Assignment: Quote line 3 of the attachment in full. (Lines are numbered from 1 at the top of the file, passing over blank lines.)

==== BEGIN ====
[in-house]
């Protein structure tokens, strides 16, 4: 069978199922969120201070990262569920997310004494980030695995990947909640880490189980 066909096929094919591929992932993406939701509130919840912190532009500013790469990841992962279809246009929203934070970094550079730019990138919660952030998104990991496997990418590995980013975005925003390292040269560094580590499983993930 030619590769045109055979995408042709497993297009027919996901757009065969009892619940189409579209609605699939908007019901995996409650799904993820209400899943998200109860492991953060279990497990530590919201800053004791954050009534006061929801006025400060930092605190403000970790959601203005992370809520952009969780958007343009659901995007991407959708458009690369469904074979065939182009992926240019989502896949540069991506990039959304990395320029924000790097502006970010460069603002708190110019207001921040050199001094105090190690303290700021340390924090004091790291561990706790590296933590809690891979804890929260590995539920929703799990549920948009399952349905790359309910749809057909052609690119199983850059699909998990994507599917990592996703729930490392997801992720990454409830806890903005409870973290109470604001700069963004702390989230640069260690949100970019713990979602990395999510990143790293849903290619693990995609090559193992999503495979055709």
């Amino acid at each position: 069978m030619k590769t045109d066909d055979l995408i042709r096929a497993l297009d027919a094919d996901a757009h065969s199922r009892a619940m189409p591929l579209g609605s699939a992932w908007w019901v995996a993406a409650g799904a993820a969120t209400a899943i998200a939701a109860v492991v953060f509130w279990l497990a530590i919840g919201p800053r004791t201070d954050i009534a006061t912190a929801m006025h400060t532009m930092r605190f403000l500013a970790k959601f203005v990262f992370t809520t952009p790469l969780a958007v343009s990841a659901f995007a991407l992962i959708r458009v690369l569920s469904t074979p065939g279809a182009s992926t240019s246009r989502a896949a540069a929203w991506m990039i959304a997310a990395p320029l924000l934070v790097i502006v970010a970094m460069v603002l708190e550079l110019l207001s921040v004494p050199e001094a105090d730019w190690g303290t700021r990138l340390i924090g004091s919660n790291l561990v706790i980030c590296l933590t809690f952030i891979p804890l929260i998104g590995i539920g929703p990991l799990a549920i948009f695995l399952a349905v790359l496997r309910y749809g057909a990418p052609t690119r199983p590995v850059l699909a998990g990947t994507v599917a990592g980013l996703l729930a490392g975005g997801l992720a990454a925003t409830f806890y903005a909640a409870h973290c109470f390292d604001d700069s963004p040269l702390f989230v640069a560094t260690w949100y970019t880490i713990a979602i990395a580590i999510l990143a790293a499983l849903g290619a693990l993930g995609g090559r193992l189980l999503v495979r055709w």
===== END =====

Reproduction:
């Amino acid at each position: 069978m030619k590769t045109d066909d055979l995408i042709r096929a497993l297009d027919a094919d996901a757009h065969s199922r009892a619940m189409p591929l579209g609605s699939a992932w908007w019901v995996a993406a409650g799904a993820a969120t209400a899943i998200a939701a109860v492991v953060f509130w279990l497990a530590i919840g919201p800053r004791t201070d954050i009534a006061t912190a929801m006025h400060t532009m930092r605190f403000l500013a970790k959601f203005v990262f992370t809520t952009p790469l969780a958007v343009s990841a659901f995007a991407l992962i959708r458009v690369l569920s469904t074979p065939g279809a182009s992926t240019s246009r989502a896949a540069a929203w991506m990039i959304a997310a990395p320029l924000l934070v790097i502006v970010a970094m460069v603002l708190e550079l110019l207001s921040v004494p050199e001094a105090d730019w190690g303290t700021r990138l340390i924090g004091s919660n790291l561990v706790i980030c590296l933590t809690f952030i891979p804890l929260i998104g590995i539920g929703p990991l799990a549920i948009f695995l399952a349905v790359l496997r309910y749809g057909a990418p052609t690119r199983p590995v850059l699909a998990g990947t994507v599917a990592g980013l996703l729930a490392g975005g997801l992720a990454a925003t409830f806890y903005a909640a409870h973290c109470f390292d604001d700069s963004p040269l702390f989230v640069a560094t260690w949100y970019t880490i713990a979602i990395a580590i999510l990143a790293a499983l849903g290619a693990l993930g995609g090559r193992l189980l999503v495979r055709w």